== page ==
If Rienzi’s first twenty-five minutes or so at the lectern went more or less as expected, the same was true during the first several minutes for Jennifer Miller, representing Massachusetts. Miller began by telling the Court that protesters can and do have an opportunity to protest abortion in public spaces, just outside the clinics. Scalia quickly objected, however, to Miller’s characterization of the challengers as “protesters,” asserting that the petitioners in this case “don’t want to protest . . . they want to talk to women about abortion.” If this case were only about protesting, he continued, a thirty-five-foot buffer zone “might not be so bad.” Later on, in response to Miller’s assertion that the legislature had based the size of the buffer zone on evidence showing “pro-choice advocates swearing and screaming at pro-life advocates,” he suggested that such a problem could be better addressed through a law that prohibited swearing and screaming – but not all speech – within thirty-five feet of the clinics.
Justice Anthony Kennedy, who dissented from the Court’s decision in Hill fourteen years ago but now may have a working majority of five Justices in his favor, also voiced his concerns, asking Miller to address the hypothetical case of an elderly woman who had been very successful in counseling would-be clinic patients before the law went into effect, but could no longer talk to any pregnant women once the law went into effect. Kennedy seemed almost incredulous at Miller’s response that the elderly woman would have no guarantee of a right to quietly converse on an issue of public importance within the buffer zone. But what Miller and Court watchers might not have anticipated were the qualms expressed by Kagan – whose vote the state would almost certainly need to prevail – about the size of the buffer zone; among other things, Kagan told Miller that she was “a little hung up on why you need so much space.” And shortly before Miller sat down, Sotomayor asked her (seemingly in an effort to be helpful) about the extent of the problems that prompted the legislature to pass the law at issue in the first place. Miller answered that, in a survey of the ten clinics in the state, eight had reported problems, but two had not – a response that ironically may have provided further ammunition to the Justices who questioned the need for a one-size-fits-all approach to the problem.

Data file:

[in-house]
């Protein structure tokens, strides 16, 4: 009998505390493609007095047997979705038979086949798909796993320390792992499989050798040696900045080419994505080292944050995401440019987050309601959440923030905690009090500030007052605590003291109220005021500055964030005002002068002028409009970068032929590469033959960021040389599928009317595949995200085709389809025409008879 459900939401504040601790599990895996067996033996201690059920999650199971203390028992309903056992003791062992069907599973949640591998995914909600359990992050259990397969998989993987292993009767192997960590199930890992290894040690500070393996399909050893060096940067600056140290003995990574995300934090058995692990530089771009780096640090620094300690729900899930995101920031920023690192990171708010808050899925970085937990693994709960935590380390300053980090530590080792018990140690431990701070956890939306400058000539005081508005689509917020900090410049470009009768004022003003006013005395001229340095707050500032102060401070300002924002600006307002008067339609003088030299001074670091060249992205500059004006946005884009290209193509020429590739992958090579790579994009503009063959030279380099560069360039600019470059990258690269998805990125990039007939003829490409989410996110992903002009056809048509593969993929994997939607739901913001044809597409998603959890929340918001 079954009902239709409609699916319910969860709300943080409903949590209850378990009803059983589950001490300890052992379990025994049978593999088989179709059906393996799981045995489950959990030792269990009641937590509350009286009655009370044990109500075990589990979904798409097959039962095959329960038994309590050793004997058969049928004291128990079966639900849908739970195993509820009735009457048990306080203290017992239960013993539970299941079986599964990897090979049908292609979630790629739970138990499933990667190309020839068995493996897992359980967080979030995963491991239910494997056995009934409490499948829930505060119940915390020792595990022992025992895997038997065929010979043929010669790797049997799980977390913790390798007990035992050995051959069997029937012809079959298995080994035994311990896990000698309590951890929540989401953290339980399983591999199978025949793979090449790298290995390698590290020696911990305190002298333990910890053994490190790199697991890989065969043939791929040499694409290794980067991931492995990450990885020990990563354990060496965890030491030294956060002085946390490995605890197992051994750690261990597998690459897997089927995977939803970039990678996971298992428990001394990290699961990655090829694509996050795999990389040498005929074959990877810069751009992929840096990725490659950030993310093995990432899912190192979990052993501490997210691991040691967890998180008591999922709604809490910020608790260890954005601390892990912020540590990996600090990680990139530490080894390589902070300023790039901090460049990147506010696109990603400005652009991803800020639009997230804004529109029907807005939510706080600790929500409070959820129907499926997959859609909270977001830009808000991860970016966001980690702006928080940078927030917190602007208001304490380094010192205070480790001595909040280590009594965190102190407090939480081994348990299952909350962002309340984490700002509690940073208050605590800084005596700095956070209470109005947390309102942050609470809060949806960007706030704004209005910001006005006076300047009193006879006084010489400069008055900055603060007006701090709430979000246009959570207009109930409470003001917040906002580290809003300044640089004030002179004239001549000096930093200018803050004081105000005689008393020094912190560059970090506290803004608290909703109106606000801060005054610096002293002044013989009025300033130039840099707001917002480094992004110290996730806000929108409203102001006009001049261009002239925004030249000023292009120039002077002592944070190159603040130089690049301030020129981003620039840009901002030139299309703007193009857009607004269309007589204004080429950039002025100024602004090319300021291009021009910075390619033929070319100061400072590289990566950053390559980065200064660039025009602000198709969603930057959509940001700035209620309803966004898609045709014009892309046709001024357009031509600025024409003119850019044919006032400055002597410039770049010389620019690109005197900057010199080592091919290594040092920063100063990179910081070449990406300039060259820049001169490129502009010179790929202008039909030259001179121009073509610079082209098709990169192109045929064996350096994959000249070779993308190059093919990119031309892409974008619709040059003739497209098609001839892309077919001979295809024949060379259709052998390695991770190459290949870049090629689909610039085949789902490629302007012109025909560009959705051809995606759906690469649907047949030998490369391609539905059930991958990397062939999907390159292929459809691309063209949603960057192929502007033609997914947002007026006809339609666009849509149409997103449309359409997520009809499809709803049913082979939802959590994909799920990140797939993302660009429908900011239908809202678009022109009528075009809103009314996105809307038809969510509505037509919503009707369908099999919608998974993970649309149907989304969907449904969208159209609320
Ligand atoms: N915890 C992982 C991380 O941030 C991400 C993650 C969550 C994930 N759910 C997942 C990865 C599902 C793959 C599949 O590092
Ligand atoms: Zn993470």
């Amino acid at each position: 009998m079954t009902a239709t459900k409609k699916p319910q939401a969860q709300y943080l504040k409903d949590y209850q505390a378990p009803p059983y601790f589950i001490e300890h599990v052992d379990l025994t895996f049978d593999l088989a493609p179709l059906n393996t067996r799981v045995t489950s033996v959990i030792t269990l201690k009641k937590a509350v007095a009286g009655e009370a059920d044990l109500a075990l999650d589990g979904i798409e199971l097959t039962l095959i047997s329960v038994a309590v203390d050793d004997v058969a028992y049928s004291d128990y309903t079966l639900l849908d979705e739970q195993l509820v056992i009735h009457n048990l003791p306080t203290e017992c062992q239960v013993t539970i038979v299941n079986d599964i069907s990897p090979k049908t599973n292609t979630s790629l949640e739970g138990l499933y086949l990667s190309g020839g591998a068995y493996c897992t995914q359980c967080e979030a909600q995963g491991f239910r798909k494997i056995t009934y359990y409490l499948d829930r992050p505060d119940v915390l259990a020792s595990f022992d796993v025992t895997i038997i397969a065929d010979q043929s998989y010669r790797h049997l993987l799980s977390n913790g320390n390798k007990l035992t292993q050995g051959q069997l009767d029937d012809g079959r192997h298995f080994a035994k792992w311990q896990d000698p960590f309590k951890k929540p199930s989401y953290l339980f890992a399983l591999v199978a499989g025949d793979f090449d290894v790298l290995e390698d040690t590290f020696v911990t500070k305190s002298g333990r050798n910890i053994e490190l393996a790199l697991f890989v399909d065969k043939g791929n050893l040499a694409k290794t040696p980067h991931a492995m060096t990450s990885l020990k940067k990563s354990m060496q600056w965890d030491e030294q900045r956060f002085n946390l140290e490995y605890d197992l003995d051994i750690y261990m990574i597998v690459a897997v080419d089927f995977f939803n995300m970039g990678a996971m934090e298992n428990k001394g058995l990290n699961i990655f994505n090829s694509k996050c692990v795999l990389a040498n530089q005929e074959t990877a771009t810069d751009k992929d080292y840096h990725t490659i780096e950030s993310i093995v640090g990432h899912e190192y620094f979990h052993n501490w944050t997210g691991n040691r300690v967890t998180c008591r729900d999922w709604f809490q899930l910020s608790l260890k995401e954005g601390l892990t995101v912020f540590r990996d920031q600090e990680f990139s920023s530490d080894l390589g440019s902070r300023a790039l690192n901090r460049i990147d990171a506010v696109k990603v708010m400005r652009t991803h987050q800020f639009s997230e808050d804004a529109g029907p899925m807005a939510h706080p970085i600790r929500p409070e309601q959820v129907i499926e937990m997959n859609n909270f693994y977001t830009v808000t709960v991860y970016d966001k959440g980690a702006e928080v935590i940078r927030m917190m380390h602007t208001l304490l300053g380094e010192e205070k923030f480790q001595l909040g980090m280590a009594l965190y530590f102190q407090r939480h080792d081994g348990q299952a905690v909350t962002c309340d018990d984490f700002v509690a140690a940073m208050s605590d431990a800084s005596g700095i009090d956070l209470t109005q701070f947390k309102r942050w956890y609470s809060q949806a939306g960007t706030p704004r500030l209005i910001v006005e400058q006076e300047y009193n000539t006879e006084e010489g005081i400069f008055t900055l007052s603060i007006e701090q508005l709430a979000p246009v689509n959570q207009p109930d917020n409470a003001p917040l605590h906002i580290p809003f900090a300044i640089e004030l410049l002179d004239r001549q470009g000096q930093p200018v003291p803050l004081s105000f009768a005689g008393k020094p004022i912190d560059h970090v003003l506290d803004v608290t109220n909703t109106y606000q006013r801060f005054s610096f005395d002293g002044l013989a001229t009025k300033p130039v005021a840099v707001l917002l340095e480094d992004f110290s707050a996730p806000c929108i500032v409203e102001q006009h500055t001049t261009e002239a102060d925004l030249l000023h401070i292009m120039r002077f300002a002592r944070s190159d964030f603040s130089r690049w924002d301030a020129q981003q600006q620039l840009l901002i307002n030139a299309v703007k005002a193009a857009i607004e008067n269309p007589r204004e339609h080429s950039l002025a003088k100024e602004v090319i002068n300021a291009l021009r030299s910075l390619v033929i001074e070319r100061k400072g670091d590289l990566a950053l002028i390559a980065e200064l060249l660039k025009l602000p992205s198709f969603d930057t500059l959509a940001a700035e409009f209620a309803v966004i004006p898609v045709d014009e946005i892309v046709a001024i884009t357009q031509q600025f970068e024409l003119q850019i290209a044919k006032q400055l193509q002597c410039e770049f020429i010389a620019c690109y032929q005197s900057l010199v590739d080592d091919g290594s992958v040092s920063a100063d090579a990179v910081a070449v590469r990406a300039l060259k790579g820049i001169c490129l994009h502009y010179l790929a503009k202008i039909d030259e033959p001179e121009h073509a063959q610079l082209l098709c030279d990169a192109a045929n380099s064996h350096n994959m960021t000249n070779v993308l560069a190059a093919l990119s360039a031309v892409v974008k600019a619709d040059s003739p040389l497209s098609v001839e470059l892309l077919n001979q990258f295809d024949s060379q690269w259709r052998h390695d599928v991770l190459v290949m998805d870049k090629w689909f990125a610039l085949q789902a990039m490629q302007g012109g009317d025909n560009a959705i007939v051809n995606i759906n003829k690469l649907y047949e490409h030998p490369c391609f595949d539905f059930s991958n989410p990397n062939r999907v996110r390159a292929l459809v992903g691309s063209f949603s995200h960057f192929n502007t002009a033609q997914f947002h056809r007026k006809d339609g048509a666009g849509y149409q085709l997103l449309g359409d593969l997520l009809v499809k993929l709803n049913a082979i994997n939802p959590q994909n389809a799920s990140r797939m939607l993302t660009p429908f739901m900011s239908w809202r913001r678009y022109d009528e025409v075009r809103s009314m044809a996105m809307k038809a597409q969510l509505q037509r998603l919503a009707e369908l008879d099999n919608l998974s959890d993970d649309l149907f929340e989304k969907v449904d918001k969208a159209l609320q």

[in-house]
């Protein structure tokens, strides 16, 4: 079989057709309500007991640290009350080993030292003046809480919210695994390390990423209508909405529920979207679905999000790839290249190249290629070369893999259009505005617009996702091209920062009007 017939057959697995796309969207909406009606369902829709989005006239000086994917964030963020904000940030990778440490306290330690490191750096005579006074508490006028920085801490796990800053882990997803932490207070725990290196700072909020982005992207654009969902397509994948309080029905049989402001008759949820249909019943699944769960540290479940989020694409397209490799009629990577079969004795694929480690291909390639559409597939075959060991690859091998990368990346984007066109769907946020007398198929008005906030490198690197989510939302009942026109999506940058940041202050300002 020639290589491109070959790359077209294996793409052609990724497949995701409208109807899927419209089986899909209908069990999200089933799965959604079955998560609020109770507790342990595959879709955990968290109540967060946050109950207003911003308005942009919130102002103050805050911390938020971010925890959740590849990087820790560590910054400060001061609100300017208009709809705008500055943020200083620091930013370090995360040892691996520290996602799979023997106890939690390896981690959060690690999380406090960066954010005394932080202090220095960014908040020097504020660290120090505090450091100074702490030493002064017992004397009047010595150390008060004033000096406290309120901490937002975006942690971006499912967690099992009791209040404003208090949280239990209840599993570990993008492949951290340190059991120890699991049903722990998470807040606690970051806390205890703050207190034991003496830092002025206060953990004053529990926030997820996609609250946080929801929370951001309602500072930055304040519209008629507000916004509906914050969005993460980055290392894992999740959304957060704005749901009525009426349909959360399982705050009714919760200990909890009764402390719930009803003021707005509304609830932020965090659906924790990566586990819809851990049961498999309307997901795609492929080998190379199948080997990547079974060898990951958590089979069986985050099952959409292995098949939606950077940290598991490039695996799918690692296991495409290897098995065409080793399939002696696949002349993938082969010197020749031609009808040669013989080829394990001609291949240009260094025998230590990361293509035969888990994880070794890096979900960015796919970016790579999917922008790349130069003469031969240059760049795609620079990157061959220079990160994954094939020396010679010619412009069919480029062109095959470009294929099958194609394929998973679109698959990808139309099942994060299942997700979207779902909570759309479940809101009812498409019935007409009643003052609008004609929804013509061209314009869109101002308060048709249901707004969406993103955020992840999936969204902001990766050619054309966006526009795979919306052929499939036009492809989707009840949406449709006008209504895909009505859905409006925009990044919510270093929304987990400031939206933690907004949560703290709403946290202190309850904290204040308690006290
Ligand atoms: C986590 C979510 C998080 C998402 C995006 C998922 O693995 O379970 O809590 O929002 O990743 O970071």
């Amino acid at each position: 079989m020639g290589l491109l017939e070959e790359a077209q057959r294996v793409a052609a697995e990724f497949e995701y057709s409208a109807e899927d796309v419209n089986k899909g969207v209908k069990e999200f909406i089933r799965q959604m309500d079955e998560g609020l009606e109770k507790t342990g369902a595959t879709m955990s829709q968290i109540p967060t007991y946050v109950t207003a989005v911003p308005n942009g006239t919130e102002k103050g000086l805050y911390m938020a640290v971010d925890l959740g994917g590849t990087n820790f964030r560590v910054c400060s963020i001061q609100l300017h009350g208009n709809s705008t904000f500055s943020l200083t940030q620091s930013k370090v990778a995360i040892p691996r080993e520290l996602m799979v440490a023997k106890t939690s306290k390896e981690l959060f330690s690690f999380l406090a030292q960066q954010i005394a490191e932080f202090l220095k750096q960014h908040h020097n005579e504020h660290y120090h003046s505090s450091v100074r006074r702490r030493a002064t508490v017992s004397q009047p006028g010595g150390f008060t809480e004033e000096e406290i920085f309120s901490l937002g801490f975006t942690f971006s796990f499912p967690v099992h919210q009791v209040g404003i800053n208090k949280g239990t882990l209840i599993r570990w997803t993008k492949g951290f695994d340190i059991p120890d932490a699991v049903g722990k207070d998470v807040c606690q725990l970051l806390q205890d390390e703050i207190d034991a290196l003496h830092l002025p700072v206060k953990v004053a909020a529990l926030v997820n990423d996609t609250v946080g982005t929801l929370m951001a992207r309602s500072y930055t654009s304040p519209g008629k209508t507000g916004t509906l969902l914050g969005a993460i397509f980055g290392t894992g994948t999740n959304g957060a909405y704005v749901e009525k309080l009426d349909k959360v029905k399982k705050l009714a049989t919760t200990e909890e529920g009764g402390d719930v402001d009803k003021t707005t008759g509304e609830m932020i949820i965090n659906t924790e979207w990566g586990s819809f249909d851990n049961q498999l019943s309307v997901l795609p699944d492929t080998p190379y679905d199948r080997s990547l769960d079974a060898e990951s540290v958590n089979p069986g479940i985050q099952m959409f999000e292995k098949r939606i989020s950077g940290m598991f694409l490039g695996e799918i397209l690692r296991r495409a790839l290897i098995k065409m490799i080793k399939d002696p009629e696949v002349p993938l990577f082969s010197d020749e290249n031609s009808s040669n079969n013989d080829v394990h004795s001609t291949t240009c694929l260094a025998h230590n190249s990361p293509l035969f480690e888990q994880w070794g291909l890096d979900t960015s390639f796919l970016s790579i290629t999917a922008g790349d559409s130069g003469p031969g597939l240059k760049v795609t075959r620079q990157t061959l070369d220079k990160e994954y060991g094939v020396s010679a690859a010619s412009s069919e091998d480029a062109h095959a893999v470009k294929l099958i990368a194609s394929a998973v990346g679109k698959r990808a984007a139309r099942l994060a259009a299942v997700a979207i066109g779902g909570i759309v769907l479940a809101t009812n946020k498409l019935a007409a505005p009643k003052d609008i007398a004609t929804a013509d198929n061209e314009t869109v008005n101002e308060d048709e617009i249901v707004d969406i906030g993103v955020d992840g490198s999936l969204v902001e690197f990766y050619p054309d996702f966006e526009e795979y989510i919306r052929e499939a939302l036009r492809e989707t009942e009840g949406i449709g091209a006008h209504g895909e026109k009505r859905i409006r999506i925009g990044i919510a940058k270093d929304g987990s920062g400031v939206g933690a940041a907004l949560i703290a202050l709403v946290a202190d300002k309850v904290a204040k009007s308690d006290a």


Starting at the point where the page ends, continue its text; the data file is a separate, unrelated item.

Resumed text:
How will the Court ultimately rule in McCullen? Although the Chief Justice failed to tip his hand, it’s hard to imagine a scenario in which he would vote to uphold the law, and nothing that Justice Samuel Alito said today would have provided any hope to the state. So the five conservative Justices may well be ready to strike down the law because it prohibits too much speech, such as the peaceful speech in which Eleanor McCullen wants to engage. Will they leave the state any leeway – for example, to impose a smaller buffer zone or to prohibit, at a minimum, conduct that blocks access to the clinic? Stay tuned. We’ll have a report on the decision when it is issued later this year, in Plain English.